Tell Me Again Why Medical Tourism in Workers’ Comp is a Bad Idea?

Blue Cross and Blue Shield released a report on Wednesday called, A Study of Cost Variation for Knee and Hip Replacement Surgeries in the U.S. The report is a collaboration between Blue Cross and Blue Shield Association (BCBSA) and Blue Health Intelligence (BHI).

The report analyzed three years of independent Blue Cross and Blue Shield (BCBS) companies’ claims data for typical knee and hip replacement surgeries to further assess cost variations across the US.

According to the findings in the report, some hospitals across the US charge tens of thousands of dollars more than others for the same medical procedures, even within the same metropolitan market.

BCBS examined markets across the country, and found that their costs can vary as much as 313%, depending on where the surgeries were performed. Knee and hip surgeries are the fastest growing medical treatments in the US, according to the report.

The report cites a study in the June 2014 issue of Journal of Bone and Joint Surgery, that stated that typical knee replacements more than tripled and that typical hip replacements doubled between 1993 and 2009.

A report from the American Academy of Orthopedic Surgeons found that in 2011, there were 645,062 typical hip replacements and 306,000 typical knee replacements.

The report contains three figures and two maps that highlight the cost variations. Figure 1 shows the cost variation for knee replacement. Figure 2 shows the cost variation for hip replacement, and Figure 3 shows the highest and lowest average cost markets and variance cost markets for knee and hip replacement.

In the 64 markets that were studied, the average typical cost for a total knee replacement was $31,124. The lowest cost was in Montgomery, Alabama, and the highest cost was $69,654 in New York City (where else but my hometown?) Within a single market, the cost variance was between $16,772 and $61,585, a 267% variation, in Dallas.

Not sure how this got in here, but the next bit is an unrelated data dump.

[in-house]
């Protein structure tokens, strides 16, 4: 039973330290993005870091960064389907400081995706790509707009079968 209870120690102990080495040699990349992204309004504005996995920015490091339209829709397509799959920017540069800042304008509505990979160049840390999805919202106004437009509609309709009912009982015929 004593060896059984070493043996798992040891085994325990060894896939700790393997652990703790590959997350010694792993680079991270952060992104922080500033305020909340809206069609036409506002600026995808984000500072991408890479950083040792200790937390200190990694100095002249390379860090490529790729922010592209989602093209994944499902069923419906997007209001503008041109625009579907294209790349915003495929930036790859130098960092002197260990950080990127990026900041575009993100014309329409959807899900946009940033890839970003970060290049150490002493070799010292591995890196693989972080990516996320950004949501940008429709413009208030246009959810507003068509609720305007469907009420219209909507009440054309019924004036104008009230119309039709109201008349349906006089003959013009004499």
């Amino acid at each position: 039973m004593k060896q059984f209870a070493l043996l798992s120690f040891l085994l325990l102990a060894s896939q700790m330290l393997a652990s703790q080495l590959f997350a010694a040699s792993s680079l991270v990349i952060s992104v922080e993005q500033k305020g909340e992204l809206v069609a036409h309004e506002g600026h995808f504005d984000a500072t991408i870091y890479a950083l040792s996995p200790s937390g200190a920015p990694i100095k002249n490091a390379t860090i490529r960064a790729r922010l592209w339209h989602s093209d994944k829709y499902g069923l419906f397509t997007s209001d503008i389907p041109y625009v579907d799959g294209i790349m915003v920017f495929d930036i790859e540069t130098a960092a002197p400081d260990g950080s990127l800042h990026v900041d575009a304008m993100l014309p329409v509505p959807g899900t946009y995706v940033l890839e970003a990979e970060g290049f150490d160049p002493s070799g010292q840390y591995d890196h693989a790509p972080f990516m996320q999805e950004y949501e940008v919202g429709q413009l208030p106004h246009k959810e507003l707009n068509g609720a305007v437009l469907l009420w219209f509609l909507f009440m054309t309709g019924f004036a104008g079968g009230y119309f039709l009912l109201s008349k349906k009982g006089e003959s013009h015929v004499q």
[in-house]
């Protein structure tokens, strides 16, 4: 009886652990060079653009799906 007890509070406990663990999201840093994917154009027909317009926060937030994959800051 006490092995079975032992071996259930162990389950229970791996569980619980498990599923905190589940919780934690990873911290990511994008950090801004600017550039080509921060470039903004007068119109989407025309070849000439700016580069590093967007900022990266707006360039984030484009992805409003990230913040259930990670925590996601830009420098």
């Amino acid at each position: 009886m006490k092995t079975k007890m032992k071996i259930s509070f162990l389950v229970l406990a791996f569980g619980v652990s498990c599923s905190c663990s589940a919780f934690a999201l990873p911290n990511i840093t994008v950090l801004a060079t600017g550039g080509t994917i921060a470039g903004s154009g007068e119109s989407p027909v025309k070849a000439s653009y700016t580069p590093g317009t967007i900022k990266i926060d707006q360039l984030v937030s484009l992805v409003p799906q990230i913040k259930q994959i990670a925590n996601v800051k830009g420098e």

The average typical cost for a total hip replacement was $30,124. Naturally, the lowest cost for hip replacement was again in Alabama, only this time in Birmingham. The highest cost was in Boston, as much as $73,987. Boston also had the greatest cost variation within a single market, as low as $17,910, or a 313% variation.

For knee replacements, the largest markets had cost variations greater than $18,701, and for hip replacements, the largest markets had cost variations greater than $17,301.

This report is by no means the first, nor will it be the last study of its kind to example cost variation between and within markets. While in school for my MHA degree, I learned of a previous study that found similar variations in cost, albeit for other types of procedures.

But what sticks out in this report is the fact that some of the markets that had the highest cost variations, for example, Texas and Oklahoma, are opt-out states as far as workers’ compensation is concerned, and that another state, Tennessee, has been targeted as the next state by an organization called AWARC. In fact, it was reported today that a state legislator will sponsor opt-out legislation.